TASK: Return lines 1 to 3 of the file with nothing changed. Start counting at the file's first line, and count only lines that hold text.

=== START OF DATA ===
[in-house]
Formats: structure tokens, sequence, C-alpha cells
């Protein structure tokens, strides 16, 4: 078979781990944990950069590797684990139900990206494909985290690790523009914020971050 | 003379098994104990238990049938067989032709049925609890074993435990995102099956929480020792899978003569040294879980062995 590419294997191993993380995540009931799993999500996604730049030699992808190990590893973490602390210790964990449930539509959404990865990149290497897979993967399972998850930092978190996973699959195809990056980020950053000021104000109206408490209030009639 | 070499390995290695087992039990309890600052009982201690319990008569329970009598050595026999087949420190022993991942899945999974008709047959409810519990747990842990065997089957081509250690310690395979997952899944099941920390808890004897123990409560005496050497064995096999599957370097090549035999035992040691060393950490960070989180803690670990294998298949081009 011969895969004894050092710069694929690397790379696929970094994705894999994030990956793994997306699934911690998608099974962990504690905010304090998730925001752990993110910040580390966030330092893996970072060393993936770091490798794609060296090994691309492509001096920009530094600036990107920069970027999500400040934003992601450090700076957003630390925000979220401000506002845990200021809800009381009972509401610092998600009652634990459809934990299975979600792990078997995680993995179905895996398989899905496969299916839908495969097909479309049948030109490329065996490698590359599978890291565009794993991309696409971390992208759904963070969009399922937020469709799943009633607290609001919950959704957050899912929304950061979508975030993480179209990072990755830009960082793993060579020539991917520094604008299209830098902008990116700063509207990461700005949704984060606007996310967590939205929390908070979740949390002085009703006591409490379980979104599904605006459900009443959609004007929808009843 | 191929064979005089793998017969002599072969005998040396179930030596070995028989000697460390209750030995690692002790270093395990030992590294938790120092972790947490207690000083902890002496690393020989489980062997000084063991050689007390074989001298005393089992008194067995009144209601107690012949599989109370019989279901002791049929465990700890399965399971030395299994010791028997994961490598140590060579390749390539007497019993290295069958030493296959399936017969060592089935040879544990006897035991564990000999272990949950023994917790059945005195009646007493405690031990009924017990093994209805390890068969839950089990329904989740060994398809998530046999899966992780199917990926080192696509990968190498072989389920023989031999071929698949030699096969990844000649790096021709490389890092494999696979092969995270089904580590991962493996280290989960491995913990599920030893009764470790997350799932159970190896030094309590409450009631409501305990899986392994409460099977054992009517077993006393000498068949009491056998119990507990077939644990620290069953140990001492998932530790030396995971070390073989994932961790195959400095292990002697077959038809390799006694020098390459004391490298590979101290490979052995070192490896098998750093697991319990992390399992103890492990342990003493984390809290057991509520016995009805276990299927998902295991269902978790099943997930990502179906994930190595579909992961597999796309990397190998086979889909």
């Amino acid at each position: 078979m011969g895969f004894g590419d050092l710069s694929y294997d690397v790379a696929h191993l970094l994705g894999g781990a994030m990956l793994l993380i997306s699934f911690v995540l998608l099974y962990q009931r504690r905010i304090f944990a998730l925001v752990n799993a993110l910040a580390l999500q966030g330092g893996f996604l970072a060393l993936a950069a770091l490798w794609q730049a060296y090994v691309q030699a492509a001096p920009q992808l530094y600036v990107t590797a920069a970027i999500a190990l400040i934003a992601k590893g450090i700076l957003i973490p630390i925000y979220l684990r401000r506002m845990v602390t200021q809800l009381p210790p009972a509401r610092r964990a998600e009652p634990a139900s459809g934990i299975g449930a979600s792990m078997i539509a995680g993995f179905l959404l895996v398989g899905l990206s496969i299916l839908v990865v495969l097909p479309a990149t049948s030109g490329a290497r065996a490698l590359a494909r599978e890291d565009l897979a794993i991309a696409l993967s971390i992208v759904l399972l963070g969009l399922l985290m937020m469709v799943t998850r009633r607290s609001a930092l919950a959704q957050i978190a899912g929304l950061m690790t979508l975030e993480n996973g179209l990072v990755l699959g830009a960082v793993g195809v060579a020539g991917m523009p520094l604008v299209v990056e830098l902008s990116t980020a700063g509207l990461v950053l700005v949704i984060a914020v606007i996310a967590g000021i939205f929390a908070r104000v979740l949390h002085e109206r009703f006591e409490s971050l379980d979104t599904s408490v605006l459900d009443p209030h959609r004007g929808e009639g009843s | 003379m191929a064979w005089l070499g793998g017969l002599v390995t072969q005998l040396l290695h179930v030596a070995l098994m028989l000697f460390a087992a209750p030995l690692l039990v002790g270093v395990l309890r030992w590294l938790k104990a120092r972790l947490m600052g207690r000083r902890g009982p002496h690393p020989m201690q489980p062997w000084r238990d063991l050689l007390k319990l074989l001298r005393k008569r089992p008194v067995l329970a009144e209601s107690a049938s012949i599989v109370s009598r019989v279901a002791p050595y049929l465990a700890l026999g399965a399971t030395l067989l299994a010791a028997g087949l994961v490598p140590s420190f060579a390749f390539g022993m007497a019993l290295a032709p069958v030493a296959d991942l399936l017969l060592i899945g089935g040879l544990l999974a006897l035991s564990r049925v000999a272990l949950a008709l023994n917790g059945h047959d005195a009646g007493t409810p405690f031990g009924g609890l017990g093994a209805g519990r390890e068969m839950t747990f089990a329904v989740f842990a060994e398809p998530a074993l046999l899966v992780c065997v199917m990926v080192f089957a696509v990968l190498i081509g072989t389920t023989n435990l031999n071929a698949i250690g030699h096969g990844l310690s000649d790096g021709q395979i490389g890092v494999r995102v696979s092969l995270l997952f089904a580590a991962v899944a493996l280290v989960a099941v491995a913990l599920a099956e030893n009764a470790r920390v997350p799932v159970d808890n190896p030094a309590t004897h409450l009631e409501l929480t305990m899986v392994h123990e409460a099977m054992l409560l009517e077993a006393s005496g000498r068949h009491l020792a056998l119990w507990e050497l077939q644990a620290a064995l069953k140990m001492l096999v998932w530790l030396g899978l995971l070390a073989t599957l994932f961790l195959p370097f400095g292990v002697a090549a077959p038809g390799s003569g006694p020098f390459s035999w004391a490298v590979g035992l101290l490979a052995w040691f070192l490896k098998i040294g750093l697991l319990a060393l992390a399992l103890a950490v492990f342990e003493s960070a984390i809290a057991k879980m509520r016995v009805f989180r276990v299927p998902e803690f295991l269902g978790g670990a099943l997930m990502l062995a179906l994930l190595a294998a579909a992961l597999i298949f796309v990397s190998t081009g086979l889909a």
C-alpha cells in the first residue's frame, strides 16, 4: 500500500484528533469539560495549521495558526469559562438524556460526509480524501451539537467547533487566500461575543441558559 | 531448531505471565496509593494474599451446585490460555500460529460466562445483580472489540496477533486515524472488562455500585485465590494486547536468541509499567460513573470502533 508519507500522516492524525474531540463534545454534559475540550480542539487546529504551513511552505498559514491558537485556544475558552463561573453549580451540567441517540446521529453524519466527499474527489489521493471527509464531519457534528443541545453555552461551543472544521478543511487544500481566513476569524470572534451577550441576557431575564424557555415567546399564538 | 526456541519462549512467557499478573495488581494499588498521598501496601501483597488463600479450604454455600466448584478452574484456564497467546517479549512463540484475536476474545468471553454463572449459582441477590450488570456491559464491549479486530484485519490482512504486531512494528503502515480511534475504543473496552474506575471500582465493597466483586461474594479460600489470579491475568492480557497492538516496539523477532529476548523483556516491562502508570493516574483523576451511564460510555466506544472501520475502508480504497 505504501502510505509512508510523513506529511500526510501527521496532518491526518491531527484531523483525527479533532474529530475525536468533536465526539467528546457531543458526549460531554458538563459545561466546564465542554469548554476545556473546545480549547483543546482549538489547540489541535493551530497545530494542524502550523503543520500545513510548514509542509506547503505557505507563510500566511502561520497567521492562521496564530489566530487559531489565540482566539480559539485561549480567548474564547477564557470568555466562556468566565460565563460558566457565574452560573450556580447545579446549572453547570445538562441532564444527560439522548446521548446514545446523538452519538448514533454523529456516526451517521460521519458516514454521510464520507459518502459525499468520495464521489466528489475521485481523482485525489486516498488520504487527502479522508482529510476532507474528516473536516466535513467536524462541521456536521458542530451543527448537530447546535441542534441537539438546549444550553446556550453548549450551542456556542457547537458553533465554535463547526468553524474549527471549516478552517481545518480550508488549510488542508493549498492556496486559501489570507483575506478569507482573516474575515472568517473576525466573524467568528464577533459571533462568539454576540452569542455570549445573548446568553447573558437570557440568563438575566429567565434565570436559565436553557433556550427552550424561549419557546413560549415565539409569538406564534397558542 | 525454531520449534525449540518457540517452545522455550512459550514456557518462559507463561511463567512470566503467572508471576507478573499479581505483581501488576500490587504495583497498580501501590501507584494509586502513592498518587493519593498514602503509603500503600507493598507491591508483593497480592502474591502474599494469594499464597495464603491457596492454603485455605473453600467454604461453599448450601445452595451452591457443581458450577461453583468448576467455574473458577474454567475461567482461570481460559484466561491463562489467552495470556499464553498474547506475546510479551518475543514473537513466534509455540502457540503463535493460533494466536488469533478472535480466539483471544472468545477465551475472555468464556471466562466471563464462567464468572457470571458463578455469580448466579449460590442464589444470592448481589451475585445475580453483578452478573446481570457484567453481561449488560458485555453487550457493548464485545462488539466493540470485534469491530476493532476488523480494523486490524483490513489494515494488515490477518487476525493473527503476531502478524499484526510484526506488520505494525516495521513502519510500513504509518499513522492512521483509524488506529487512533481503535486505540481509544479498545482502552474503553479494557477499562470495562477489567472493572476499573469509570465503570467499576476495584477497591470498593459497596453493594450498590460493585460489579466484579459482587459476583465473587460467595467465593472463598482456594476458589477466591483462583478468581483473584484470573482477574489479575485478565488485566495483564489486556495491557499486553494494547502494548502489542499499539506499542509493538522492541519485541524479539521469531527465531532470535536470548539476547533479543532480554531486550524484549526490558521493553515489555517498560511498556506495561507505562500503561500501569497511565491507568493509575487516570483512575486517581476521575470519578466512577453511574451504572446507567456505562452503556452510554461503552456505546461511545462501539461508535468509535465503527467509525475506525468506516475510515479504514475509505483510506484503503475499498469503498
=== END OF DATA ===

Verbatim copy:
[in-house]
Formats: structure tokens, sequence, C-alpha cells
């Protein structure tokens, strides 16, 4: 078979781990944990950069590797684990139900990206494909985290690790523009914020971050 | 003379098994104990238990049938067989032709049925609890074993435990995102099956929480020792899978003569040294879980062995 590419294997191993993380995540009931799993999500996604730049030699992808190990590893973490602390210790964990449930539509959404990865990149290497897979993967399972998850930092978190996973699959195809990056980020950053000021104000109206408490209030009639 | 070499390995290695087992039990309890600052009982201690319990008569329970009598050595026999087949420190022993991942899945999974008709047959409810519990747990842990065997089957081509250690310690395979997952899944099941920390808890004897123990409560005496050497064995096999599957370097090549035999035992040691060393950490960070989180803690670990294998298949081009 011969895969004894050092710069694929690397790379696929970094994705894999994030990956793994997306699934911690998608099974962990504690905010304090998730925001752990993110910040580390966030330092893996970072060393993936770091490798794609060296090994691309492509001096920009530094600036990107920069970027999500400040934003992601450090700076957003630390925000979220401000506002845990200021809800009381009972509401610092998600009652634990459809934990299975979600792990078997995680993995179905895996398989899905496969299916839908495969097909479309049948030109490329065996490698590359599978890291565009794993991309696409971390992208759904963070969009399922937020469709799943009633607290609001919950959704957050899912929304950061979508975030993480179209990072990755830009960082793993060579020539991917520094604008299209830098902008990116700063509207990461700005949704984060606007996310967590939205929390908070979740949390002085009703006591409490379980979104599904605006459900009443959609004007929808009843 | 191929064979005089793998017969002599072969005998040396179930030596070995028989000697460390209750030995690692002790270093395990030992590294938790120092972790947490207690000083902890002496690393020989489980062997000084063991050689007390074989001298005393089992008194067995009144209601107690012949599989109370019989279901002791049929465990700890399965399971030395299994010791028997994961490598140590060579390749390539007497019993290295069958030493296959399936017969060592089935040879544990006897035991564990000999272990949950023994917790059945005195009646007493405690031990009924017990093994209805390890068969839950089990329904989740060994398809998530046999899966992780199917990926080192696509990968190498072989389920023989031999071929698949030699096969990844000649790096021709490389890092494999696979092969995270089904580590991962493996280290989960491995913990599920030893009764470790997350799932159970190896030094309590409450009631409501305990899986392994409460099977054992009517077993006393000498068949009491056998119990507990077939644990620290069953140990001492998932530790030396995971070390073989994932961790195959400095292990002697077959038809390799006694020098390459004391490298590979101290490979052995070192490896098998750093697991319990992390399992103890492990342990003493984390809290057991509520016995009805276990299927998902295991269902978790099943997930990502179906994930190595579909992961597999796309990397190998086979889909």